The University of Texas at Dallas’ new Edith O’Donnell Institute of Art History    (EODIAH) and the Leonardo Initiatives of ATEC at UTD are pleased to announce

the Leonardo Generation 1 Project, an open and expanding archive of the foundational forces in art-and-technology media hybrids.

 http://www.dallasnews.com/business/columnists/robert-miller/20141028-ut-dallas-to-inaugurate-edith-odonnell-institute-of-art-history.ece 

 

The Leonardo Generation 1 Project chronicles the multi-perspectival merger between technology and art from the 1950s through the 1980s.  Generation 1 amplifies the voices of pioneering and influential artists, engineers, curators, and key organizations through a growing databank of written first-person accounts and podcast recordings. The project seeks to document the experiences of those most closely involved in the creation of digital art, new media art, and computer art using the tools of the digital humanities. Leonardo Generation 1 shares the unique perspectives of the new media/computational vanguard in a style that is at once embracing and accessible, intellectually rigorous yet casual. This new project is aimed at uncovering a rich, if somewhat underappreciated, time in art history by recording the memories of the pioneers who are still alive.

 

The Generation 1 Project is part of the Leonardo Pioneers and Pathbreakers project of the Observatoire Leonardo des Arts et Techno-Sciences in Paris, and in collaboration with its director, Annick Bureaud. Memoirs are being published both on the Pioneers and Pathbreakers website athttp://olats.org/pionniers/pionniers.php and in the Leonardo Journal art history section edited by Prof David Carrier: http://leonardo.info/leoinfo.html

 

Recorded discussions with pioneers will be featured on the Pioneers and Pathbreakers channel on the Creative Disturbance art science technology collaboration platform

 

http://creativedisturbance.org/channel/pioneers-and-pathbreakers/

 

The co-directors of the Generation 1 Project are Professor Roger Malina, an affiliate faculty member of the EODIAH and an ATEC Distinguished Chair at the University of Texas at Dallas, and Dr. Charissa Terranova, an Associate Professor of Art History in EODIAH. The project is coordinated by ATEC ArtSciLab Research Fellow, Poe Johnson, a University of Texas at Dallas PhD student. Their varied perspectives and skill sets embody the hybridity of the memoirs project itself, and the philosophy of University of Texas at Dallas ATEC and Arts & Humanities programs.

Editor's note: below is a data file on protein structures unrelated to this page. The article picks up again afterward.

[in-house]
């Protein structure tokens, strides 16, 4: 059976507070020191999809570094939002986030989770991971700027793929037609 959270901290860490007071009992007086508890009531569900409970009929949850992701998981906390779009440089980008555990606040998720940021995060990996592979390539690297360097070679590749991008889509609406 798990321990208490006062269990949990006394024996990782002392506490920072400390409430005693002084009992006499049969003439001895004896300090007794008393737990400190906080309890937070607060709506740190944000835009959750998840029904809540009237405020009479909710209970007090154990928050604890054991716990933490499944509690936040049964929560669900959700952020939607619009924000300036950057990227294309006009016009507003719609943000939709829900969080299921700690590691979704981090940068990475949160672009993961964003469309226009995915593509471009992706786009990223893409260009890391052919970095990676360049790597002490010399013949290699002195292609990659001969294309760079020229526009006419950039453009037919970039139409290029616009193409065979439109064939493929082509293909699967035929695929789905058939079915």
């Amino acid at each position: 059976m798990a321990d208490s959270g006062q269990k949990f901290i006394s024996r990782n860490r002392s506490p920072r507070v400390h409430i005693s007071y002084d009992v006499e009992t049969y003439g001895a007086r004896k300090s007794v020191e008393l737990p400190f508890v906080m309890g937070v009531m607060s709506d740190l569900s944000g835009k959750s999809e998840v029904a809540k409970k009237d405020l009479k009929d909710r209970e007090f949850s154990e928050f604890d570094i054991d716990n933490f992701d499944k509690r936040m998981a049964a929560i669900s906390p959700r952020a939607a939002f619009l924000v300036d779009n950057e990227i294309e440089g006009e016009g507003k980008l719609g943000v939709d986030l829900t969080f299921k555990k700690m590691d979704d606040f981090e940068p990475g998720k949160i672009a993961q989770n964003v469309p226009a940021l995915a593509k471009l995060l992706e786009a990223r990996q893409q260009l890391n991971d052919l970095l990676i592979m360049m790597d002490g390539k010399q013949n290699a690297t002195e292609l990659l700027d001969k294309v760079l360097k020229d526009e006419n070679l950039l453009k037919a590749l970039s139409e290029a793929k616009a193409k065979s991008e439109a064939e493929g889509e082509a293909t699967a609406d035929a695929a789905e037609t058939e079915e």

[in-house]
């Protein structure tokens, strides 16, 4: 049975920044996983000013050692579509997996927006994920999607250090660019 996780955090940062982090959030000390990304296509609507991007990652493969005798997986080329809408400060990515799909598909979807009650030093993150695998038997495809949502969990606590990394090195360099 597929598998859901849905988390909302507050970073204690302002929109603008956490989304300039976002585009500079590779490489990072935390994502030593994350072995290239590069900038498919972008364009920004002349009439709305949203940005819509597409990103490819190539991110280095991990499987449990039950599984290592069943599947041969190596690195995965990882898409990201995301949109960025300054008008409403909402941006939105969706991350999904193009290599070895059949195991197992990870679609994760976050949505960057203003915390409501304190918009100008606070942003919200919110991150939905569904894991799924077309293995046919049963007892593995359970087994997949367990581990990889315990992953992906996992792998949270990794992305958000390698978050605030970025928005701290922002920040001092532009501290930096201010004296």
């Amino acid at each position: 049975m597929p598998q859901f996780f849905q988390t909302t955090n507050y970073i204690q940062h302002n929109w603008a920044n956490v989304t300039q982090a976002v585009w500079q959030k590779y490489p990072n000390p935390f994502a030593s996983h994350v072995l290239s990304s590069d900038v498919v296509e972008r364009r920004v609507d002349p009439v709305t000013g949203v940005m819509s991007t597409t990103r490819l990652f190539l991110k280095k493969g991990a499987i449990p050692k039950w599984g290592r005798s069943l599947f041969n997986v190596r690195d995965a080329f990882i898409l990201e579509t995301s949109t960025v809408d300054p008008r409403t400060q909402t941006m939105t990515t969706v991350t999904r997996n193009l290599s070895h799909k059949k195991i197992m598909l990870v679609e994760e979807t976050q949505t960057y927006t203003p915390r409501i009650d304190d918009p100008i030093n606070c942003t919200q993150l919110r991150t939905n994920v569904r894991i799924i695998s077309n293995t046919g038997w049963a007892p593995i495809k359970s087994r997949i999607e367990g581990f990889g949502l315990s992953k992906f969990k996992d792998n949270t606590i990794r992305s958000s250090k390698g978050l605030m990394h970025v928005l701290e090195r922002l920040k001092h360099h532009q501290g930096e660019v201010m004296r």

Among the recent memoirs are an inside account of the workings of Bell Labs from A Michael Noll, Helen and Newton Harrison about their early work in art and environment, Frieder Nake a pioneering German computer artist, Trudy Reagan about the early days of the YLEM organization.

 

Submissions for the Pioneers and Pathbreakers memoir project are decided and peer reviewed by The Frieda Ackerman Committee: Marc Battier, Paul Brown, Annick Bureaud, David Carrier, Joel Chadabe, Anne Collins, Eduardo Kac, Roger Malina, Patrick McCray, Frieder Nake, Louise Poissant, Eddie Shanken, and Charissa Terranova. The call for memoirs is available at http://leonardo.info/isast/journal/calls/pioneers.html.

Unknowables, are they Pseudo Science, or Pseudo Art ?

Colleagues

I just posted this about unknowables in science on our YASMIN discussion on

the Super Natural in art science

Follow the discussion at http://yasminlist.blogspot.com/

Join and post to the discussion at; http://estia.media.uoa.gr/mailman/listinfo/yasmin_discussions

Roger Malina

aprille, glenn, martha, lilian and several other yasminers

As a scientist ( physics then astrophysics) I am very comortable